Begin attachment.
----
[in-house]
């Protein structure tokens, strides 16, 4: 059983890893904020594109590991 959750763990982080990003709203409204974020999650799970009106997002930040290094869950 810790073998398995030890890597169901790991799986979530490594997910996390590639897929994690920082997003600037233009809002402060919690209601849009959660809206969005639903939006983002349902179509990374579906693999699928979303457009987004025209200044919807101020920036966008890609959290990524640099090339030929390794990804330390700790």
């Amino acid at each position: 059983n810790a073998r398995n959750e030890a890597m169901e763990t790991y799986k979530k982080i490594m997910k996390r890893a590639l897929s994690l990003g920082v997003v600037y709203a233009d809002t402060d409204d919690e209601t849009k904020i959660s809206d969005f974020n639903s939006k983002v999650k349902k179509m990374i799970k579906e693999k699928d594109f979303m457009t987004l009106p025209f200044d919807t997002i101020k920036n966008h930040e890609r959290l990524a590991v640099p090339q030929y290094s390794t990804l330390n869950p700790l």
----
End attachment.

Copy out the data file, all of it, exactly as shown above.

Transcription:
[in-house]
């Protein structure tokens, strides 16, 4: 059983890893904020594109590991 959750763990982080990003709203409204974020999650799970009106997002930040290094869950 810790073998398995030890890597169901790991799986979530490594997910996390590639897929994690920082997003600037233009809002402060919690209601849009959660809206969005639903939006983002349902179509990374579906693999699928979303457009987004025209200044919807101020920036966008890609959290990524640099090339030929390794990804330390700790």
């Amino acid at each position: 059983n810790a073998r398995n959750e030890a890597m169901e763990t790991y799986k979530k982080i490594m997910k996390r890893a590639l897929s994690l990003g920082v997003v600037y709203a233009d809002t402060d409204d919690e209601t849009k904020i959660s809206d969005f974020n639903s939006k983002v999650k349902k179509m990374i799970k579906e693999k699928d594109f979303m457009t987004l009106p025209f200044d919807t997002i101020k920036n966008h930040e890609r959290l990524a590991v640099p090339q030929y290094s390794t990804l330390n869950p700790l």